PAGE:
Re: [DNS] Rationale of .au high price was: [DNS] Cat got your tongue Chris?

Re: [DNS] Rationale of .au high price was: [DNS] Cat got your tongue Chris?

From: Kim Davies <kim§>
Date: Tue, 18 May 2004 11:09:20 +0800
Quoting Anand Kumria on Tuesday May 18, 2004:
| I'm not privy to the agreement between auDA and AusRegistry but you seem
| to be saying that the AusRegsitry prices are what it (the agreement)
| stipulates.

All parties tendered with a fixed price. I am trying to find the
archived RFT on the new auDA website but I haven't found it so far, but
it states the criteria in there.

| I'm not so sure, you make the point later on that many people envisage a
| multi-registry .au system. Do you mean many parties competing at the
| AusRegsitry level? If so, then I think the markup I put forward is
| meaningful.

A registry is a natural monopoly. You can have multiple parties running
different 2LDs, but not the same. So, hypothetically, one registry could
operate, another, another etc. This was in fact
how it was before 2002.

So, no, you can't have multiple registries competing at the same
resource, as there needs to be a monopoly at the top controlling
allocation. That is in effect exactly what a registry is, and in the
current .au environment, most of the work in a domain transaction is
distributed down into the competitive registrar level.

| > There is basically one anomoly with Germany (~8 million domains), but
| > that has less to do with price, than the fact the ISP industry that
| > basically gives a domains as part of their products to almost everyone
| Huh? That has everything to do with price. If domains were cheap enough
| to give out to customers, don't you think ISPs in Australia would? Not
| only would it "add value" it also raise the profiles of .au domains.

Well, .com's are approximately the same price as .de's; and American
ISPs don't give them out for free as standard. .uk's are about the same,
and UK ISPs don't give them out for free as standard. 

Whilst undoubtedly cost was a contributing factor toward ISPs taking
this approach, again, you can't correlate price with uptake in this
simplistic way. 

But if what you say is true, given that .com's cost the same for
Australian ISPs as they do to German ISPs, why aren't Australian ISPs
giving them out .com's to every customer for free?

Besides, it is misleading type of uptake if a large percentage don't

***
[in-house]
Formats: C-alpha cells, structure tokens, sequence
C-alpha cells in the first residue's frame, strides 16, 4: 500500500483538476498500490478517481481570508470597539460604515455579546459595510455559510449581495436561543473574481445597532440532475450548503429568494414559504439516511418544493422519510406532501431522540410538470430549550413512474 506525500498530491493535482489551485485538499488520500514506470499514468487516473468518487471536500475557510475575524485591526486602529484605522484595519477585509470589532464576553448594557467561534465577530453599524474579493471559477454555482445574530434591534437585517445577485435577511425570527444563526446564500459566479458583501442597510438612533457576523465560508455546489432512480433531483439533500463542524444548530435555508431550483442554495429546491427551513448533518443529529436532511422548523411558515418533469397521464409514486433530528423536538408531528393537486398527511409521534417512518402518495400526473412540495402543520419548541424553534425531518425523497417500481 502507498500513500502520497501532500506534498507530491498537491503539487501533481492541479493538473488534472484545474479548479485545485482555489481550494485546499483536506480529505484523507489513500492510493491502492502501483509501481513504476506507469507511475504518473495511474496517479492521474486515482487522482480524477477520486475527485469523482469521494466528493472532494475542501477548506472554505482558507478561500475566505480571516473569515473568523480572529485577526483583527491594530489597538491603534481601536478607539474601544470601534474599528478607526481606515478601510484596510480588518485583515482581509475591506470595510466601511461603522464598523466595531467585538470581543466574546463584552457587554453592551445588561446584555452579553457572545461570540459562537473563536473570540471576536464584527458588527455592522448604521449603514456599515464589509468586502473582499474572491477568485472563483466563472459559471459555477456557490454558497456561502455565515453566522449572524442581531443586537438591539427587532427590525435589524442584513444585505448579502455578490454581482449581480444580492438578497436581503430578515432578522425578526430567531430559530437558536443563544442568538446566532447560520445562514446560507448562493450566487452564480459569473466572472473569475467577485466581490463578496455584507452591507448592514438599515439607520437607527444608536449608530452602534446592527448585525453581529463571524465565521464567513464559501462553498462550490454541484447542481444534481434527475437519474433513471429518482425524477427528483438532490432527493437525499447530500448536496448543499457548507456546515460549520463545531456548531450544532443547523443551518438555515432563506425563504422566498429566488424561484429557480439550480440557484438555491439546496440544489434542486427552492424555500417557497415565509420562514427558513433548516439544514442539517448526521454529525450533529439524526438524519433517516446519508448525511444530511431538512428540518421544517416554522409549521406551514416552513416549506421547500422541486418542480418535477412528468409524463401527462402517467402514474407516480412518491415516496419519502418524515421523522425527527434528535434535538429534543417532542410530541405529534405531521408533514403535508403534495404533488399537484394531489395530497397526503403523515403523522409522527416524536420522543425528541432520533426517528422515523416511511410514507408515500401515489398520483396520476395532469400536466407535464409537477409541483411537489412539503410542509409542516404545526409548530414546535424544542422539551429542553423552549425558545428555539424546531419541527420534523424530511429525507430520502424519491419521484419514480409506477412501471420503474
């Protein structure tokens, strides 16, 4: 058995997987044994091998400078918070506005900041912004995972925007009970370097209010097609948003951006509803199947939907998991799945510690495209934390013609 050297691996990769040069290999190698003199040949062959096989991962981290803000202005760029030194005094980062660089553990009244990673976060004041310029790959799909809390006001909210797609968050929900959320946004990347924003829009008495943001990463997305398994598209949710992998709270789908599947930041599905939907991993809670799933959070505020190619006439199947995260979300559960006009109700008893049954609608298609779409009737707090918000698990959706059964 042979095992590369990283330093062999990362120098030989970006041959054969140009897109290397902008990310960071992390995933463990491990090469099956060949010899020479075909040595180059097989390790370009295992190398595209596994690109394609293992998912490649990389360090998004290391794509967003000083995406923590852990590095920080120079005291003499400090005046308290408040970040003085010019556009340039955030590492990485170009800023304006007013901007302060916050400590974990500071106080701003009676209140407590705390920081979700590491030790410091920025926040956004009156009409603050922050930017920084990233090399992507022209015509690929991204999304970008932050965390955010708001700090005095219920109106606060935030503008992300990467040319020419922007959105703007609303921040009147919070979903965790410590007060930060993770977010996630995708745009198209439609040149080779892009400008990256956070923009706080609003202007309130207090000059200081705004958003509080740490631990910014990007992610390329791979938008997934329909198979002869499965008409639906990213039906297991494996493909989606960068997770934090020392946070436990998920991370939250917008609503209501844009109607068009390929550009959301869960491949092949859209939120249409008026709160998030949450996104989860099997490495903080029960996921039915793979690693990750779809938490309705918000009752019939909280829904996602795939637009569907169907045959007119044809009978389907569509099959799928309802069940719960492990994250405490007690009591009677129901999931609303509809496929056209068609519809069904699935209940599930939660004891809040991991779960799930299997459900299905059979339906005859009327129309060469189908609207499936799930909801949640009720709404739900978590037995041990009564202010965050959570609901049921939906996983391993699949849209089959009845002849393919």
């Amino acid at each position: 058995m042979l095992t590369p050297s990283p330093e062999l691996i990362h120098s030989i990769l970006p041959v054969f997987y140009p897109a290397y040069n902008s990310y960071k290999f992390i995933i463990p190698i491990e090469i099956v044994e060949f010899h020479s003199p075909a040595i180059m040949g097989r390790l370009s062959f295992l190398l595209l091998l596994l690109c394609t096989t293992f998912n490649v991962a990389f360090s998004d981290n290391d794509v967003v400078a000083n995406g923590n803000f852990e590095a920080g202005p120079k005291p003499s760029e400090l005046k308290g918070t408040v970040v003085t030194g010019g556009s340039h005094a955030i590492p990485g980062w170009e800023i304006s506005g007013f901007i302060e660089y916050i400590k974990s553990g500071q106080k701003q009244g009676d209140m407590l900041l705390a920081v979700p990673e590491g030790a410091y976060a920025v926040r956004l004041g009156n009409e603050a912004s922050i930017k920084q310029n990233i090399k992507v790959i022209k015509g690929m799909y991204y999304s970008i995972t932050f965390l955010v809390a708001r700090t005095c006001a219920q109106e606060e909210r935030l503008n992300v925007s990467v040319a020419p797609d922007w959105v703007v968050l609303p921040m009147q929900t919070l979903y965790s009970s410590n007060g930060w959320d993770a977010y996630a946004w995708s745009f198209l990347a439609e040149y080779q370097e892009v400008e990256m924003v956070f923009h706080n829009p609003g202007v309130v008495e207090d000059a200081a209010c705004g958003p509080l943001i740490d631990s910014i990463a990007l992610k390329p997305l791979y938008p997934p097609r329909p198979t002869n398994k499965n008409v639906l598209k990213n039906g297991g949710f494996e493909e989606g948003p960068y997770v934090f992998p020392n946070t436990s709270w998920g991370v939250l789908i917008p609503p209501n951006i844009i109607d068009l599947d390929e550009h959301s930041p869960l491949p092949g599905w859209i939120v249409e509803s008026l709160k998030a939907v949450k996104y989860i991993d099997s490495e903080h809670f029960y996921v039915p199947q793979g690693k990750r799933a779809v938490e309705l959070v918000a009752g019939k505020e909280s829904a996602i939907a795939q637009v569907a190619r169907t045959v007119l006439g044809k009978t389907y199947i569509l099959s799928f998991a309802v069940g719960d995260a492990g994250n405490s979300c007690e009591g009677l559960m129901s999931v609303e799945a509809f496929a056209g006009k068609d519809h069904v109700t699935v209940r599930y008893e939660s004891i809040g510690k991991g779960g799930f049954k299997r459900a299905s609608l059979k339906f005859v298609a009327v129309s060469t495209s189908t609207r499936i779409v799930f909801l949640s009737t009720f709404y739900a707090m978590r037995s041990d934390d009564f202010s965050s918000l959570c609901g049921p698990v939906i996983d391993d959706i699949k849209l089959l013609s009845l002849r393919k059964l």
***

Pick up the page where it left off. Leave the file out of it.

even use the domains they have been given. Is that what you want,
millions of .au's handed around, sitting around idle? You could argue as
there is no money involved for the end user, they have little considered
value, and there is a greatly diminished desire to either conserve or
utilise them.

| I'm not sure where you got this data from but that is an interesting
| tidbit.

VeriSign and Afilias.

| I, obviously, disagree. Long-term viability is about raising the profile
| of .au domains. I'd rather the various parties had sacrificied
| short-term profit for long-term gain.

One of the reasons AusRegistry was selected, as far as I understand, is
their tender included approaches to market the .au namespace that was
part of the tender criteria. Applicants to run the registry had to
provide plans for promoting the .au namespace, and that was evaluated
with the other factors.

(I'll point out here I was not involved in the tender process. I had
worked for one company that ended up submitting a bid, so it was
inappropriate for me to be involved for probity reasons.)

| > Then you'd end up with an exhausted domain supply, with auDA and 
| > AusRegistry and the registrars running all the way to the bank. 
| I'm sure some would argue that is/has occured. Which is why I see the
| current situation arising from short-term concerns.

It is worth noting that auDA is a not-for-profit organisation, and can't
really make a profit. It is actively working on a new auDA base fee for
the 2004-2005 FY.

Received on Fri Oct 03 2003 - 00:00:00 UTC

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